Every so often I’ll briefly space out when talking to actors or directors in high-pressure situations. It happens infrequently, but it happens. Fatigue, social cowardice…something. I’ll stop listening for a few seconds, lose focus and briefly retreat into some private realm. And then I’ll snap back.
I’ve never admitted this. At the same time it’s not a big deal. I’ve never embarassed myself or blown an interview because of these lapses. It’s just a small bug in the system.
It happened a few weeks ago when I was talking with Casey Affleck at a Manchester By The Sea party at the Toronto Soho House. I left my body for four or five seconds. Affleck noticed I was floating upwards and turned his attention elsewhere.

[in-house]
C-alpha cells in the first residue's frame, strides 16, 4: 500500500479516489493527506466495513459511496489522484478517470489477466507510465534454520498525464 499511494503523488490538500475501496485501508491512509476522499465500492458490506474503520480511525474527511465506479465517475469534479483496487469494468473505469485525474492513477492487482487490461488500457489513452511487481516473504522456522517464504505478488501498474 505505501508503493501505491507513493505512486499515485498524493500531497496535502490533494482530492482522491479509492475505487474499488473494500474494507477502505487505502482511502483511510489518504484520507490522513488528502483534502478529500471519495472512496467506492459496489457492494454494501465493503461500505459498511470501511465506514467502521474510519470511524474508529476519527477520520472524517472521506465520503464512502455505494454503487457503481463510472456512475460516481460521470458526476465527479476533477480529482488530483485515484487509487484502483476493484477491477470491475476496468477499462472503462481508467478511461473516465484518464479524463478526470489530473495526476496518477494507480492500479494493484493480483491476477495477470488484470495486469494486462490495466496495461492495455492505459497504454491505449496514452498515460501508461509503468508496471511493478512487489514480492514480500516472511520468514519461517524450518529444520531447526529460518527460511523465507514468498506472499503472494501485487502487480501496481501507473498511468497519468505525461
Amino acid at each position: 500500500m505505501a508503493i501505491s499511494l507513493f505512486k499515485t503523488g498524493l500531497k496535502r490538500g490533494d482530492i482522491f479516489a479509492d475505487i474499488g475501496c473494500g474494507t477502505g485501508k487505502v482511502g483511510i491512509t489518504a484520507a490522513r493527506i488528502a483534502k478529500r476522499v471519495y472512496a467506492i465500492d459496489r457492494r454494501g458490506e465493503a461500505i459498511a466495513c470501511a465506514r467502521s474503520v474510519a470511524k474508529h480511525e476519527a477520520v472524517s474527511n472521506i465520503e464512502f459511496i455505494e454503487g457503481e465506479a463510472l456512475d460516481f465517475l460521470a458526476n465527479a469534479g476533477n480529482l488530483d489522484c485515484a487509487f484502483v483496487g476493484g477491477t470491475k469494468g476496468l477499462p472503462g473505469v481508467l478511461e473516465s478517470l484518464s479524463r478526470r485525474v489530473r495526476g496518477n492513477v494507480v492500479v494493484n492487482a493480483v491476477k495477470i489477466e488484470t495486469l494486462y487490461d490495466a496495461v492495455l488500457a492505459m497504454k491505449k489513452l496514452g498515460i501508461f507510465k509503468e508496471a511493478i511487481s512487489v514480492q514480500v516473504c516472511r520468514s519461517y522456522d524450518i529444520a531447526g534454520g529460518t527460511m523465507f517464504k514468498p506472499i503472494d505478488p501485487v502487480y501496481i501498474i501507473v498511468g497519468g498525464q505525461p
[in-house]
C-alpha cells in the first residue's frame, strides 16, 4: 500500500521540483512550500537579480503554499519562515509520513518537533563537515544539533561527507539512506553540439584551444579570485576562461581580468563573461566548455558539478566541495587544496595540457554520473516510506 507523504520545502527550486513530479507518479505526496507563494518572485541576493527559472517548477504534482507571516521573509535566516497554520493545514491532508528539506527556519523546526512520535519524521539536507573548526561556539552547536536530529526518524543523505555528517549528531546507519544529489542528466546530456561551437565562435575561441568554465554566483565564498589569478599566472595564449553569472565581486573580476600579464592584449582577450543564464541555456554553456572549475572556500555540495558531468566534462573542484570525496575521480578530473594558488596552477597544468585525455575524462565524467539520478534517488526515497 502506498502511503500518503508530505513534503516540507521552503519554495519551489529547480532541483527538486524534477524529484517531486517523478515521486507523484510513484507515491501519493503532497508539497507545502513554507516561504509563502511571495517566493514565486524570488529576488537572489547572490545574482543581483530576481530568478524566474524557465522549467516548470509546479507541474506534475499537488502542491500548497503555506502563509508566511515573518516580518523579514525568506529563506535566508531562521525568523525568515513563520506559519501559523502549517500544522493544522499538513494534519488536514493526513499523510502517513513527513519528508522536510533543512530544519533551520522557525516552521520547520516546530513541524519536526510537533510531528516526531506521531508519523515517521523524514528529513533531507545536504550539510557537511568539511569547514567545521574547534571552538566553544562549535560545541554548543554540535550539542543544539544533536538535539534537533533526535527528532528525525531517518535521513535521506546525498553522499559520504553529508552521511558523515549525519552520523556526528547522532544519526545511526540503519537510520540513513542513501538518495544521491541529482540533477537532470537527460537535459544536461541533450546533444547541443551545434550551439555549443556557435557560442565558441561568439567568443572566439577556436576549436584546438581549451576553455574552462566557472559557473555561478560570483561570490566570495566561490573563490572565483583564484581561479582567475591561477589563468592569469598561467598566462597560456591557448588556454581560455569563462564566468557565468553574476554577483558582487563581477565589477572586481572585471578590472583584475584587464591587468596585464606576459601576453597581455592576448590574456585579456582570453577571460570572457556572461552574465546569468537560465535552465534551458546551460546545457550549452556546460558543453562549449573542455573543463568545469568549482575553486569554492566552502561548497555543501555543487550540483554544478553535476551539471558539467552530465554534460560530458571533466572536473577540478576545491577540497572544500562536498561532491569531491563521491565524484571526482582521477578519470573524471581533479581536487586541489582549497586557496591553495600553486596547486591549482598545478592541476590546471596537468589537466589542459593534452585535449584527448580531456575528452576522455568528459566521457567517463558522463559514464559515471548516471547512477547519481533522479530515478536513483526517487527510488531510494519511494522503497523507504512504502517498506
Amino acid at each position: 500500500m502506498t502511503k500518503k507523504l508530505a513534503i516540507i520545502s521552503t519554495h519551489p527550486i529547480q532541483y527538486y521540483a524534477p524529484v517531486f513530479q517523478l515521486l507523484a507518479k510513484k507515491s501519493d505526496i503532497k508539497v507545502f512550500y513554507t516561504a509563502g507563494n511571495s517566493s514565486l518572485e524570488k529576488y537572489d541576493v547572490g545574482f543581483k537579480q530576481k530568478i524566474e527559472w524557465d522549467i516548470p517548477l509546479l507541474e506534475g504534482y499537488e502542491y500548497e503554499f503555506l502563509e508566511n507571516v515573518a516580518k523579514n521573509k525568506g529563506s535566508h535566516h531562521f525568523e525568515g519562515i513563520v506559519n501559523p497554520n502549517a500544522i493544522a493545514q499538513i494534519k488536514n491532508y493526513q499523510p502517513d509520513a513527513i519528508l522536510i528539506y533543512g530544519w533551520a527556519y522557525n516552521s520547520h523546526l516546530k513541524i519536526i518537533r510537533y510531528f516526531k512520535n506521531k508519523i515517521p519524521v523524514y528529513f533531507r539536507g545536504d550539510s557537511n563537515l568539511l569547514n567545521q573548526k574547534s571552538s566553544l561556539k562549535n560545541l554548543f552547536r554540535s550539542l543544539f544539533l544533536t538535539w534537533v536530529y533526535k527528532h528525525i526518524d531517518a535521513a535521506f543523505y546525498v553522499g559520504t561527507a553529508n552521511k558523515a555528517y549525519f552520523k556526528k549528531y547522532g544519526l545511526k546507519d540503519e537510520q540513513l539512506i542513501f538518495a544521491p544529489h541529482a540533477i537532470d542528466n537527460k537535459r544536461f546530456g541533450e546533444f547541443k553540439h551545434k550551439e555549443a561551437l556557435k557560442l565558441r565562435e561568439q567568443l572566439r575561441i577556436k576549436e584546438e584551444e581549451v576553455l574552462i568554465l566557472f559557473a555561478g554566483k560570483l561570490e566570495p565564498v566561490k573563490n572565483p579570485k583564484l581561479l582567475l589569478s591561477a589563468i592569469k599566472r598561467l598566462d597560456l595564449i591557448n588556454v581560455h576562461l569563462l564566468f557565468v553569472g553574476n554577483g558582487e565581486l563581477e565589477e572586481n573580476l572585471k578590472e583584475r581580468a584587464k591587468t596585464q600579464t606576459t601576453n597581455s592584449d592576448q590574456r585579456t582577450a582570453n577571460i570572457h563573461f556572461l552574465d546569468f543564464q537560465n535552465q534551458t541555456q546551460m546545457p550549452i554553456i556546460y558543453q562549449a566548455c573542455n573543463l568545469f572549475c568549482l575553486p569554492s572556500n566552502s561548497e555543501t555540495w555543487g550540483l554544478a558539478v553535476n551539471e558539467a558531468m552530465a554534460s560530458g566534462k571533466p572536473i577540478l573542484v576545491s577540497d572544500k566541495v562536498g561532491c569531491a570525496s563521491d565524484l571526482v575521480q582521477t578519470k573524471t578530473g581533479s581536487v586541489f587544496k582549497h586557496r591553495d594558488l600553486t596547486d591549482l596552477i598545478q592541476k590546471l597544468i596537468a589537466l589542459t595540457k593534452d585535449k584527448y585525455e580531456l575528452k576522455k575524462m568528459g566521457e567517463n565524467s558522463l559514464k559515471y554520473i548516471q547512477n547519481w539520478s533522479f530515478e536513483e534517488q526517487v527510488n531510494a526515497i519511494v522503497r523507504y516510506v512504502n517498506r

Three years ago I briefly spaced out when I was sitting next to David O. Russell and Jennifer Lawrence at an American Hustle party. “Jeffrey, why are you frowning?” Russell asked. “You’re sitting at the best table at the party.” If I had answered “I’m just having a space-out moment,” Russell would have felt insulted. I was angry with myself a bit later. Why did I do that?
Then again I’m not the only one. Anthony Hopkins spaced out on me when we were doing a phoner way back in the mid ’90s. He was answering a question in a cogent fashion and then his voice and tone changed, and the volume dropped. “He’s spacing,” I said to myself. It takes one to know one. Hopkins returned as soon as I asked another question.
I have to fight the space-out impulse as an indecisive alcoholic has to fight the urge to grab a drink. Every time I’m about to speak to someone in a professional situation, I tell myself “don’t mess this up…tighten up, screw it down.”